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Spiral-shaped flow is optimal: bull kelp

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spirals / Dina Saleh / LicenseCopyright - All Rights Reserved

Stipes of bull kelp manage turbulence, allowing optimized flow by flexing into a logarithmic spiral.

FUNCTION
Summary
Spiraling nautilus shells, swaying kelp, and skin pores all share a fundamental spiral geometry. This same spiral moves fluids more efficiently than the rotors and impellers humans have been designing for centuries. The pervasive logarithmic spiral pattern found throughout the natural world is an optimal flow form, allowing fluids to travel as fast as possible without transitioning from a laminar to turbulent flow. (Courtesy of the Biomimicry Guild)
About the inspiring organism
Med_171074187_a41335001e_o Bull kelp
Nereocystis luetkeana (Mertens) Postels & Ruprecht
Common names: Seatron, bull kelp

Habitat(s): Marine Coastal/Supratidal
Learn more at EOL.org
Some organism data provided by: AlgaeBase
Organism/taxonomy data provided by:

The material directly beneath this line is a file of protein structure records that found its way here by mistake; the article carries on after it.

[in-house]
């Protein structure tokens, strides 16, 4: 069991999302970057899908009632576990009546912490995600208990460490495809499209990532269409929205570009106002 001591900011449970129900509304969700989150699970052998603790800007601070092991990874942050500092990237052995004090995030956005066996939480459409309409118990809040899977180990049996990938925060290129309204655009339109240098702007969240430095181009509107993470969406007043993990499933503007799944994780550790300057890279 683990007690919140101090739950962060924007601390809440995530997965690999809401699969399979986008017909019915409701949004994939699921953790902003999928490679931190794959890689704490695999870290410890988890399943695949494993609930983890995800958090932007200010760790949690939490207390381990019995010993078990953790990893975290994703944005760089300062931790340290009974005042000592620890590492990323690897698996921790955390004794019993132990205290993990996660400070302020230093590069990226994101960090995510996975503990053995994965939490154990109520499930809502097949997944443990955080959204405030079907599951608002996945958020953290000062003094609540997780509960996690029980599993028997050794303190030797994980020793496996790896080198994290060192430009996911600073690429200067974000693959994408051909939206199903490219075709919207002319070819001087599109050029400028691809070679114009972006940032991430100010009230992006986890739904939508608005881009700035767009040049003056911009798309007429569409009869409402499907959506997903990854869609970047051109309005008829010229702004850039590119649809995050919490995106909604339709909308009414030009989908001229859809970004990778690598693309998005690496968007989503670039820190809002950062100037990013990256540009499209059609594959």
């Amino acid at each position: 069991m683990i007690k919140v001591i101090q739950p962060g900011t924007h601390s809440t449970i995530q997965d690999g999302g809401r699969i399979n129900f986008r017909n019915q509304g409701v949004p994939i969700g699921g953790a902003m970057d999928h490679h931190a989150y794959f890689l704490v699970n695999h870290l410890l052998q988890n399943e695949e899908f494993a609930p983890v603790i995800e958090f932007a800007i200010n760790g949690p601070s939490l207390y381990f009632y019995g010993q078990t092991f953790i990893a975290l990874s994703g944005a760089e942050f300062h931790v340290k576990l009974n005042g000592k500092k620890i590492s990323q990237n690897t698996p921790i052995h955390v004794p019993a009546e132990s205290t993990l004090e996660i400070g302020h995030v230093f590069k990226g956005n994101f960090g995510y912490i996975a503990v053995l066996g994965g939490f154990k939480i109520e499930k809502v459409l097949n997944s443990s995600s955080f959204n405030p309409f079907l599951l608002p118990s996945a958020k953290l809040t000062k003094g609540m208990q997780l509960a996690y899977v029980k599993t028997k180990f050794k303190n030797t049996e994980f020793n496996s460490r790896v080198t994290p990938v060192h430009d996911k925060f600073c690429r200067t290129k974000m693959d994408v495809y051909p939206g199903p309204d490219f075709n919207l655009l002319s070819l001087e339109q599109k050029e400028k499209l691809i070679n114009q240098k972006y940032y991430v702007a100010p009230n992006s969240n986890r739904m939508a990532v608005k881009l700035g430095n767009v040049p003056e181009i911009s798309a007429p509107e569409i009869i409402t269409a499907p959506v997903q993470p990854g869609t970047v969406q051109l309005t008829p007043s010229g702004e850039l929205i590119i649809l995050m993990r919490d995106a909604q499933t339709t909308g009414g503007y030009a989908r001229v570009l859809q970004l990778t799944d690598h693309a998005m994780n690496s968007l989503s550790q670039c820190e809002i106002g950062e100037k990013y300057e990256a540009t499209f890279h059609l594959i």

Species 2000 & ITIS Catalogue of Life: 2008 Annual Checklist

IUCN Red List Status: Unknown

Bioinspired products and application ideas

Application Ideas: Pumps, fans, impellers, mixers, turbines, heat exchangers, ducts, and propellers that are quieter and more efficient, requiring less power and producing less heat to run.

Industrial Sector(s) interested in this strategy: Manufacturing, energy, electronics, construction



Comments

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karencv
over 6 years ago
Thanks Sherry, I will be passed this on and hope to share with many in my programs (eventual). Perfect and addresses the very problem I was having -how to show math as the basis for structures.
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Sherry
over 6 years ago
Here's a beautiful video called Nature by Numbers: A Short Movie Inspired by Numbers, Geometry and Nature by Cristobal Vila: http://www.etereaestudios.com/movies/nbyn_movies/nbyn_mov_youtube.htm
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